Regarding plaintiff’s motion for summary judgment, Judge Davila specifically noted he is most interested in plaintiffs’ Count III: the lack of notice-and-comment rulemaking associated with the Fintiv rule. Plaintiffs’ counsel acknowledged that the Director has discretion whether to institute proceedings, but argued such discretion cannot violate other statutory provisions within the AIA, noting a series of provisions discussing various aspects of parallel proceedings in both the PTAB and district courts. To the extent Congress wanted the Director to have discretion in deciding how to consider such parallel proceedings, plaintiffs argue the AIA explicitly sets forth such conditions in Sections 315(e) and 325(d). Absent from either of these provisions is the ability to deny institution based upon co-pending district court litigation. In response, defendant’s counsel characterized these provisions of the AIA as the “outer boundaries” around which the Director can implement his or her discretion. Judge Davila noted that the AIA was intended to address institutional inefficiencies, and that plaintiffs are not arguing they have a right to institution of a post-grant review proceeding but rather they should at least be afforded an opportunity to participate.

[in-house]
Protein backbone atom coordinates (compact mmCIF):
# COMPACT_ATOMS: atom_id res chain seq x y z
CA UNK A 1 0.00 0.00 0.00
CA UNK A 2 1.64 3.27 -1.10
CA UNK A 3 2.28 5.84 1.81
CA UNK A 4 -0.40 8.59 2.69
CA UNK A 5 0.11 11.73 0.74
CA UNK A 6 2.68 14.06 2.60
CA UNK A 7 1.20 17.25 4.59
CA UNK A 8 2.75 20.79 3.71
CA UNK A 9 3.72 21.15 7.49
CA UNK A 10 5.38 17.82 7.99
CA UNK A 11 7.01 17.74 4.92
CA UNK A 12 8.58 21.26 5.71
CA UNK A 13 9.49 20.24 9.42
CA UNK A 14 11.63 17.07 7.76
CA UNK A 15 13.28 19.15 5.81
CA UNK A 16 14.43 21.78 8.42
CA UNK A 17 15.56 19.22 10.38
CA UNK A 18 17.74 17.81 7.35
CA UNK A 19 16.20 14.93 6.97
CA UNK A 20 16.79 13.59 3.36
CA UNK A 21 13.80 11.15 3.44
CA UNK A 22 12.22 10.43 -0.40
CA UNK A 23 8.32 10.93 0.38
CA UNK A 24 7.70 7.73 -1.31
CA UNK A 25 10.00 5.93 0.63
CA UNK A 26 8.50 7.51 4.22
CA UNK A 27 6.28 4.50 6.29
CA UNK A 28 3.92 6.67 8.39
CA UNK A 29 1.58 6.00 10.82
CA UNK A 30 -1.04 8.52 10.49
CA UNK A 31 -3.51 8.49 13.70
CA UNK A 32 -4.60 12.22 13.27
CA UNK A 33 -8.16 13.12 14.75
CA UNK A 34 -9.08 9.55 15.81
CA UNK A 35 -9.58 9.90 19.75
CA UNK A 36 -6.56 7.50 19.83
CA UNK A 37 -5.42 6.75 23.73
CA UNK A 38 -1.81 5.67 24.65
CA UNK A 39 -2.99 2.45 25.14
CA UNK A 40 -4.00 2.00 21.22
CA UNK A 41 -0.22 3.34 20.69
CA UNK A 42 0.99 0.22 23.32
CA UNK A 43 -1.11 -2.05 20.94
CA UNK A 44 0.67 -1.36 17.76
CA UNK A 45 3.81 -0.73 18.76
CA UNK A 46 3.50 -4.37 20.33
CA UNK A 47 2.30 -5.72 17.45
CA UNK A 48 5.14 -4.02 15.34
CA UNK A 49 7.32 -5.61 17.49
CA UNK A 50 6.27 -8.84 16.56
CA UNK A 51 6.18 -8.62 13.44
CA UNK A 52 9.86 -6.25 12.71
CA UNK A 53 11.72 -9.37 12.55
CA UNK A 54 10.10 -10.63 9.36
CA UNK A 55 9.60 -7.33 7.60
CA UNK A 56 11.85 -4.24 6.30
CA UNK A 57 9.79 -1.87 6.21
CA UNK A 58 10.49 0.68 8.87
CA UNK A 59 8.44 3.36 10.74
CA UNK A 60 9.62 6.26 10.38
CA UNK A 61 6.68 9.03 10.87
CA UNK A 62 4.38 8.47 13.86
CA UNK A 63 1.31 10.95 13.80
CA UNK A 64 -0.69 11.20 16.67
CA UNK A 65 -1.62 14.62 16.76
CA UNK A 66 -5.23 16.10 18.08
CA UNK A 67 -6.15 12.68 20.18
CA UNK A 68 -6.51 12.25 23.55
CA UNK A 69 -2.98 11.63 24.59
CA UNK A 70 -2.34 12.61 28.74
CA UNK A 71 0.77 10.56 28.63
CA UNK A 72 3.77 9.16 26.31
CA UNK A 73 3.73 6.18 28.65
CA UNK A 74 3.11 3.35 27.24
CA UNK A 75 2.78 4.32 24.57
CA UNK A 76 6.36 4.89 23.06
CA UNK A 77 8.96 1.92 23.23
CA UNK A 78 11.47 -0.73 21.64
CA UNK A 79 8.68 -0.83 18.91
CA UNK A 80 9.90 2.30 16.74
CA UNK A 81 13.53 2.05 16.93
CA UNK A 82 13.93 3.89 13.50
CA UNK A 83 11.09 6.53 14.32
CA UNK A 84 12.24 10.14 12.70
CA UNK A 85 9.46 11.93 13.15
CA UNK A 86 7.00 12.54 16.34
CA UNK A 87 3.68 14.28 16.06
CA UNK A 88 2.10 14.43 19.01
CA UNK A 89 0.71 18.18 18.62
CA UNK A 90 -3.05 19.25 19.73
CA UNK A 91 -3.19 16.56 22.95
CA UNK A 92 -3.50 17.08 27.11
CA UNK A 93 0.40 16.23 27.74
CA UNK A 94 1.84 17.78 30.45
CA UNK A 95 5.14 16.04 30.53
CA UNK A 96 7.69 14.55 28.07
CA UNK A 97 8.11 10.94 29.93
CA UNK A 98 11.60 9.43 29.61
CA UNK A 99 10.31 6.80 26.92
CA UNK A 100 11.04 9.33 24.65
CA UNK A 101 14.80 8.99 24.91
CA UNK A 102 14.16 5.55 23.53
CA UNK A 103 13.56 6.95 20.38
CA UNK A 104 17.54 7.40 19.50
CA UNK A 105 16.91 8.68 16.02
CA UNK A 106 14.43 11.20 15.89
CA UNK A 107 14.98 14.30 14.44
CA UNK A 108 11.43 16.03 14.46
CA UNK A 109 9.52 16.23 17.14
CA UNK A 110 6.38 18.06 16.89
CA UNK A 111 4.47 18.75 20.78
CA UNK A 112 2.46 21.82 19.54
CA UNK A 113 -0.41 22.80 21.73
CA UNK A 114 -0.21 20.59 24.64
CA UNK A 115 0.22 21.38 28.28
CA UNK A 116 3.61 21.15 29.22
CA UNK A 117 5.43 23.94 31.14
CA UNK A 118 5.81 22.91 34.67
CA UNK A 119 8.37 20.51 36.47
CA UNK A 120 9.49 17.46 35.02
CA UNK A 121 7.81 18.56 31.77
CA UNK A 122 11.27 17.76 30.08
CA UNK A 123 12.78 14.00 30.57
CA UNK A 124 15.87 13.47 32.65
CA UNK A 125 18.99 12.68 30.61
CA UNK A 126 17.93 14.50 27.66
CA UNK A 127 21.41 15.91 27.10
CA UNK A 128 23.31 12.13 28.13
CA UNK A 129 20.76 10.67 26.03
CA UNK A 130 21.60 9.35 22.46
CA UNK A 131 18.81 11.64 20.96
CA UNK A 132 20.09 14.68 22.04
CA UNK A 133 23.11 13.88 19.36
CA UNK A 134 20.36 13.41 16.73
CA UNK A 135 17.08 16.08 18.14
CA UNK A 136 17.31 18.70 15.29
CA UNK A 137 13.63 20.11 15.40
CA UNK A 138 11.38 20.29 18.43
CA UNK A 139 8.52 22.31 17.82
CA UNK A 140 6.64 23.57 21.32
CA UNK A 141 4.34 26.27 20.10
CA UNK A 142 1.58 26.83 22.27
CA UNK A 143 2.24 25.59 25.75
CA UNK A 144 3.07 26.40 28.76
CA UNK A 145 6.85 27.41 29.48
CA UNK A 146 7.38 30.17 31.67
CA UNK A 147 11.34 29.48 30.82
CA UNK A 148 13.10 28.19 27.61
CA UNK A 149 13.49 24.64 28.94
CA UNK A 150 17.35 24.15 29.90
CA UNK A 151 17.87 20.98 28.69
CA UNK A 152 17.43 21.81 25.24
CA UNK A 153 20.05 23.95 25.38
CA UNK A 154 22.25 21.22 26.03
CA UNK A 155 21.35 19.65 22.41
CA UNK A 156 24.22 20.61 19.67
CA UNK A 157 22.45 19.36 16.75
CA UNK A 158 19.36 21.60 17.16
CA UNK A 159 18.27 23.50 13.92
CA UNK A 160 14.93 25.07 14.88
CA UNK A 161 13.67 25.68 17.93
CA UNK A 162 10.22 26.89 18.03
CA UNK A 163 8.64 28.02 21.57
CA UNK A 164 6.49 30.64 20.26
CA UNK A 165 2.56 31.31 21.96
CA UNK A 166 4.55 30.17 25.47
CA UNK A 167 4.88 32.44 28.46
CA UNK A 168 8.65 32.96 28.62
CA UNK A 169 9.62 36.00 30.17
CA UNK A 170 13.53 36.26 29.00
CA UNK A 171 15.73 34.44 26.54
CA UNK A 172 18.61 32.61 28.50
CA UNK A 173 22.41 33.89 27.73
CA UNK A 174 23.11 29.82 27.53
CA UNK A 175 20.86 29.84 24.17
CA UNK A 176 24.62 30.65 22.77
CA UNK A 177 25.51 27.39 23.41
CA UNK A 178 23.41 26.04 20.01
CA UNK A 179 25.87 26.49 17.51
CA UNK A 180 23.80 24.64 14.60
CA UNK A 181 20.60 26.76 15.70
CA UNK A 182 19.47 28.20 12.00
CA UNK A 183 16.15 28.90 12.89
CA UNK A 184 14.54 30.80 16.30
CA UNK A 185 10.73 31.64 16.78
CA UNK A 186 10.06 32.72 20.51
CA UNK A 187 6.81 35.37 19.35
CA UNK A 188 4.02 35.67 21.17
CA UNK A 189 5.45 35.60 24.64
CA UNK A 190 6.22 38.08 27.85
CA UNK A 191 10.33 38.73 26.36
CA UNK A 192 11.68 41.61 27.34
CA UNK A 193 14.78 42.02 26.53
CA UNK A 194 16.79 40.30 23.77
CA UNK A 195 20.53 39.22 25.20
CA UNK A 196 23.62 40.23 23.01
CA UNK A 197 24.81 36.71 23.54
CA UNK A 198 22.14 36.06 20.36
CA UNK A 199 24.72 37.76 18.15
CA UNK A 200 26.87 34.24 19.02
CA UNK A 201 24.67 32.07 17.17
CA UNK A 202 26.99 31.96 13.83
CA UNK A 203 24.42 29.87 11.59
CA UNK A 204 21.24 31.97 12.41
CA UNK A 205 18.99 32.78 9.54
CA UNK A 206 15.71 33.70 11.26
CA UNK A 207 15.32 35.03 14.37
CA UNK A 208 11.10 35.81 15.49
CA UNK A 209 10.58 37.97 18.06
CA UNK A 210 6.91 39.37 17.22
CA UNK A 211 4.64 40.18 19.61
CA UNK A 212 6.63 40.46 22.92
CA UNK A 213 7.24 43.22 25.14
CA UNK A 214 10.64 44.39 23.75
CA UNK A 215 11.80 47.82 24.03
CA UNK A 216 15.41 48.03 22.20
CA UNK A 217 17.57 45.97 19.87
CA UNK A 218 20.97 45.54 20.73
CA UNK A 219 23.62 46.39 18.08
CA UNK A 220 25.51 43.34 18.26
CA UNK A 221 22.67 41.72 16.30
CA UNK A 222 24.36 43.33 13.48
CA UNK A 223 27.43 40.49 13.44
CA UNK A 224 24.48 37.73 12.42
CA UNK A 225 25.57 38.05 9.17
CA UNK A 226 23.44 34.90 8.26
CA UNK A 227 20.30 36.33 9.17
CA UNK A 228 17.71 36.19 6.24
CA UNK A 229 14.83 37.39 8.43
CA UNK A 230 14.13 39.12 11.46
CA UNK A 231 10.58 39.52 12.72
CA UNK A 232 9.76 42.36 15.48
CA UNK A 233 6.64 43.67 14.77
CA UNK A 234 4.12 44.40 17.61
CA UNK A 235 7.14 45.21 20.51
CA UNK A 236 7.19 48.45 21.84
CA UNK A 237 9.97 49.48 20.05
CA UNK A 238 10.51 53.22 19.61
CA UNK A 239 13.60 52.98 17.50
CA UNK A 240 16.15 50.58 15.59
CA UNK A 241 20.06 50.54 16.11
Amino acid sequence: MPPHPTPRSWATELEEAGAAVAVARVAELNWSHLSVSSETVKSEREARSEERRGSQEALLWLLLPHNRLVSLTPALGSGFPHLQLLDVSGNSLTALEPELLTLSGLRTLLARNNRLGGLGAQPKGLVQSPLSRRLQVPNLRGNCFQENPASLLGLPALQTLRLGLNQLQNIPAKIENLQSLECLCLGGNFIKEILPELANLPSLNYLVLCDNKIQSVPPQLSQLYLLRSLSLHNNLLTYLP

Turning to plaintiffs’ Count III, the Judge expressed concern with the manner in which the Director implemented the Fintiv rule by designating a PTAB decision “precedential.” Plaintiffs’ counsel argued that the PTAB is left with no discretion once an opinion is designated precedential: that opinion becomes binding on PTAB judges in all future similar cases. The Judge then sought further information regarding the genesis of the Fintiv rule, noting the six factors evaluated under the rule do not appear in the AIA. Judge Davila further questioned if the formation of such factors should be the subject of notice-and-comment rulemaking. Plaintiffs’ counsel discussed the origin of a discretionary denial under Section 314 in NHK, subsequent decisions applying NHK after it was designated precedential, and then ultimately the formalization of the six factors discussed in Fintiv based upon a review of previous decisions applying NHK. The formation of the Fintiv rule, according to plaintiffs, therefore deprived interested parties the ability to contribute to these considerations as they were done unilaterally at the decision of the Director.